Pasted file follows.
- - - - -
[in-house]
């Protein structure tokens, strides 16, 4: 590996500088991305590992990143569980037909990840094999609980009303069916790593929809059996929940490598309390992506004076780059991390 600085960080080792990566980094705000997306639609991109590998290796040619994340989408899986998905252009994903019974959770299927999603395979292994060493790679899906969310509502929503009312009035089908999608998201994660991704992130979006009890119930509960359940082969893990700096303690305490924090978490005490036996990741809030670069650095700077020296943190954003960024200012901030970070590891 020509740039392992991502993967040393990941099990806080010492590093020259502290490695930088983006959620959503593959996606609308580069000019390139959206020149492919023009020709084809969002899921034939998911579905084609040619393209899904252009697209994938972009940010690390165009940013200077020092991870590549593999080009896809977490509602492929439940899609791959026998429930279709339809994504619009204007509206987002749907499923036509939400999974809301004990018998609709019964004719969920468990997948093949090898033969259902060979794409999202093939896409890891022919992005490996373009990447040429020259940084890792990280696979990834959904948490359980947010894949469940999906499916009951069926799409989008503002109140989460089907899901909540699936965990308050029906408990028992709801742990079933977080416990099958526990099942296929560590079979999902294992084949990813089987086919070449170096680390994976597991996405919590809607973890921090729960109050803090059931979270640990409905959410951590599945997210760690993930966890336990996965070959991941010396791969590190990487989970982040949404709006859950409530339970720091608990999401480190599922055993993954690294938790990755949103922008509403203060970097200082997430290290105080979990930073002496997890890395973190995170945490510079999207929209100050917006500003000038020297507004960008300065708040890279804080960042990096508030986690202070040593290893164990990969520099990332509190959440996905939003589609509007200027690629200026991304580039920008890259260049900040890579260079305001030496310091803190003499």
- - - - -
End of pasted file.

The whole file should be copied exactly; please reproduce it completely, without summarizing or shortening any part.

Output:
[in-house]
């Protein structure tokens, strides 16, 4: 590996500088991305590992990143569980037909990840094999609980009303069916790593929809059996929940490598309390992506004076780059991390 600085960080080792990566980094705000997306639609991109590998290796040619994340989408899986998905252009994903019974959770299927999603395979292994060493790679899906969310509502929503009312009035089908999608998201994660991704992130979006009890119930509960359940082969893990700096303690305490924090978490005490036996990741809030670069650095700077020296943190954003960024200012901030970070590891 020509740039392992991502993967040393990941099990806080010492590093020259502290490695930088983006959620959503593959996606609308580069000019390139959206020149492919023009020709084809969002899921034939998911579905084609040619393209899904252009697209994938972009940010690390165009940013200077020092991870590549593999080009896809977490509602492929439940899609791959026998429930279709339809994504619009204007509206987002749907499923036509939400999974809301004990018998609709019964004719969920468990997948093949090898033969259902060979794409999202093939896409890891022919992005490996373009990447040429020259940084890792990280696979990834959904948490359980947010894949469940999906499916009951069926799409989008503002109140989460089907899901909540699936965990308050029906408990028992709801742990079933977080416990099958526990099942296929560590079979999902294992084949990813089987086919070449170096680390994976597991996405919590809607973890921090729960109050803090059931979270640990409905959410951590599945997210760690993930966890336990996965070959991941010396791969590190990487989970982040949404709006859950409530339970720091608990999401480190599922055993993954690294938790990755949103922008509403203060970097200082997430290290105080979990930073002496997890890395973190995170945490510079999207929209100050917006500003000038020297507004960008300065708040890279804080960042990096508030986690202070040593290893164990990969520099990332509190959440996905939003589609509007200027690629200026991304580039920008890259260049900040890579260079305001030496310091803190003499």